As we approach a month since the release of Ravnica Allegiance, I have enjoyed drafting the format more than any set in some time. Gruul and Azorius stand out as the most powerful guilds—you can draft a 2-1 deck in either guild without too much effort—but I’ve found Rakdos and Orzhov quite versatile as well. You’d think that Rakdos needs to be aggressive and Orzhov has to control, but the cards are there to go either direction in those colors. And even within the control Orzhov world, you can splash into Mardu just as easily as Esper. Simic is the only guild I’ve struggled to win with. It feels like the best Simic cards do better as a splash in Gruul or in a multicolor Gates deck.

Magic Fest Cleveland will feature RNA draft in two weeks, so there is plenty of time for the draft metagame to evolve. So far, Gruul has proven to be the most straightforward deck to draft. You take a bunch of efficient creatures, throw in powerful removal like Savage Smash, a few combat tricks, and call it a day. You can’t ever hope to destroy Etheral Absolution, but if you attack relentlessly you won’t have to. The deck is not blisteringly fast—the guild lives for midrange after all—but your creatures and big and hard to answer. An opponent who falls behind on the board or misses some land drops will struggle to come back without a sweeper.

But what if you took things to the next level?

I have spoken ill of Nikya of the Old Ways in the past, because spells are my jam. Can you really draft a deck without removal? Does Gruul dare give up even the appearance of combat tricks? The previous Gruul mechanic Bloodrush plays well with Nikya—unless you want to tap a single land to discard Ghor-Clan Rampager—but the current iteration of Gruul kinda wants to cast some Savage Smash and Flames of the Raze-Boar. You’d rather pay four mana for a 5/5 with upside anyway.

Can you pick Nikya first and build around her, though? How do you go about drafting a Nikya deck? You probably want to take creatures, and even value them over premium removal. Do you hedge against not drawing your restrictive rare? The funny thing is, Nikya seems tailor-made to play with Adapt. If you somehow had a couple Frilled Mystics in your Nikya deck, you’d feel a lot better about having no spells.

You should be picking creatures anyway. Creatures are the best cards in Limited. They are how you win the vast majority of games in draft. Playing creatures is the most proactive strategy. My biggest weakness as a drafter (and I suspect I’m not alone in this) is that I don’t pick enough creatures. Spells look tantalizing—they do things—but creatures stick around. They are better than they look. Feral Maaka is a lot better than you think, simply because a 2/2 is worth a card in this format.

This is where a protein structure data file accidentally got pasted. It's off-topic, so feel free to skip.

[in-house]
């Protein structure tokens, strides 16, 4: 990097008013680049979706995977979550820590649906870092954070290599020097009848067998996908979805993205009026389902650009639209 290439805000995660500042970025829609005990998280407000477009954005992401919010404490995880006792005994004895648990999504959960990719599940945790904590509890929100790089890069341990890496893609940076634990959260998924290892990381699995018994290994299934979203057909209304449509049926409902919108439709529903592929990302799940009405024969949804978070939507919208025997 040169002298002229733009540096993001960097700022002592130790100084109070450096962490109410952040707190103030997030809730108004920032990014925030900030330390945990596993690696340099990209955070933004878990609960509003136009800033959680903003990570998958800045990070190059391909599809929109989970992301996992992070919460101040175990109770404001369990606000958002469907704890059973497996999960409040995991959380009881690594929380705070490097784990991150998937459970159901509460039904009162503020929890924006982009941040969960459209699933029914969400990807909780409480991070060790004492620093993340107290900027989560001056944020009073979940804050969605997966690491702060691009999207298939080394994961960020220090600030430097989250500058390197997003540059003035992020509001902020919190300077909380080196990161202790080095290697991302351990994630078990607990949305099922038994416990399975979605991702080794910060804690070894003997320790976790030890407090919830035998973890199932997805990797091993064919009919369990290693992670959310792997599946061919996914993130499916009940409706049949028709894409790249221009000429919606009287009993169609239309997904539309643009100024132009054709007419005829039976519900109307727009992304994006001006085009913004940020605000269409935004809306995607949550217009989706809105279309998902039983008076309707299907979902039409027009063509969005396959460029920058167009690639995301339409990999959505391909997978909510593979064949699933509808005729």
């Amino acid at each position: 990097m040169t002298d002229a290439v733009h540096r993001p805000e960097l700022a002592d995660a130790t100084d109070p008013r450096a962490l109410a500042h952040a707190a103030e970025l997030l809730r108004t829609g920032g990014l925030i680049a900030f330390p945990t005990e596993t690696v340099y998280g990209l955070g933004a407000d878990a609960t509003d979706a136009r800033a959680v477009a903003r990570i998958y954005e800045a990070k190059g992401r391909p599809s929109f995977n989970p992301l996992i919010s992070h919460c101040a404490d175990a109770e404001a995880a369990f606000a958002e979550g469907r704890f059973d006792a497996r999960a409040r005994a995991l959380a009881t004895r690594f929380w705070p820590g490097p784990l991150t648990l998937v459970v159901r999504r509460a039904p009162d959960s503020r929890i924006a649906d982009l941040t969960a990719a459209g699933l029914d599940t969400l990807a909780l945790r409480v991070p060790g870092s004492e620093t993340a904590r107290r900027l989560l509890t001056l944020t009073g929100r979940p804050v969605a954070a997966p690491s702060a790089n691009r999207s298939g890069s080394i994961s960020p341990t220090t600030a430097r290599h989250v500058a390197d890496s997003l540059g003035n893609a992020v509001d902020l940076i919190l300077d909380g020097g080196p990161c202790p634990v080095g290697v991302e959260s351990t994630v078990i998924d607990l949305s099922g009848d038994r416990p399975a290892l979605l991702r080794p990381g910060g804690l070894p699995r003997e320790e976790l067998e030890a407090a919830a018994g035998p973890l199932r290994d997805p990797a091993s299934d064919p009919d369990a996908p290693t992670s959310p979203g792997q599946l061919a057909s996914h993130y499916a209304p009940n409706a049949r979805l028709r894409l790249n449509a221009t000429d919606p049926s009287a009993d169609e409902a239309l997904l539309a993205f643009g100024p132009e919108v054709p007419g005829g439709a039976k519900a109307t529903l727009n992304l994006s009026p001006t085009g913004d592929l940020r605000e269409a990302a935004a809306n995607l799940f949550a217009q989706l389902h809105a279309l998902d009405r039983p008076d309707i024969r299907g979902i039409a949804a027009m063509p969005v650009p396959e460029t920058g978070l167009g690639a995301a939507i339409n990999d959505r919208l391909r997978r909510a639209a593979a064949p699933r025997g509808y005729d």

And that’s the thing about Nikya, too. She’s better than you think, because she encourages you to be a better drafter. She rewards you for doing something you already want to be doing. Just take a sick curve of creatures and maybe throw in a couple spells you find along the way. That’s what I did here, and the deck truly delivered. Nikya demands mana sinks, so the green Adapters fit in well. But there’s also Frenzied Arynx and Gravel-Hide Goblin at common, which are even better. Did you realize you can pump GHG as much as you want? Two drops with pump effects often get a single use, like Darkthicket Wolf. (This is consistent on two drops in RNA, with Rakdos Trumpeter and Immolation Shaman also taking all the mana you can give them.)

What about those Simic Guildgates? Steeple Creeper is just fine as Alpine Grizzly, especially with the weird Khans throwback Ferocious combo with Territorial Boar. But once you have Nikya to pay for activated abilities, it’s definitely worth a couple Simic lands to add some flying to your late-game repertoire. It didn’t hurt in this case that I snagged Gate Colossus to reward upping the gate count. If you can include it or Gatebreaker Ram in your Gruul decks, you really should.

Speaking of Khans of Tarkir, that great draft format feels like a reasonable comparison to Ravnica Allegiance. Why do I feel that way? Gates are almost as good in this format as the Thornwood Falls cycle, Adapt feels surprisingly like Morph, and the format has a lot of incidental lifegain to buy time against aggressive decks to further “replace” the life gained from your dual lands. Sauroform Hybrid is a better version of Woolly Loxodon—you give up some surprise, but you get a two drop and the hidden terrorizing effect of the looming Adapt at six mana that can induce opponents to make bad decisions. And then there are cards like Sylvan Brushstrider, Vizkopa Vampire, Impassioned Orator, and Carrion Imp that have been better than they look. An extra two or three life goes a long way. (Simic was much better in Khans, actually, thanks to cards like Icefeather Aven and Secret Plans.)

How does any of this relate to Gruul in Ravnica Allegiance? Consider this: Feral Maaka is worth a card. The 2/2 body matters for most of the game. It’s like an off-color morph you use to fill your curve, except it costs two mana and doesn’t look as fancy. And Feral Maaka is the least exciting common creature imaginable. You can get them tenth or twelfth pick. That is your fail case when drafting Gruul, and you can get them even if you are fighting others at the table for the guild. Almost every time you draft Gruul, you can do much better. That’s a good place to be in a competitive draft.

And I didn’t even mention the best mechanic in the set. Riot!

Brendan McNamara (Twitter: @brendanistan) is Editor in Chief of Hipsters of the Coast.

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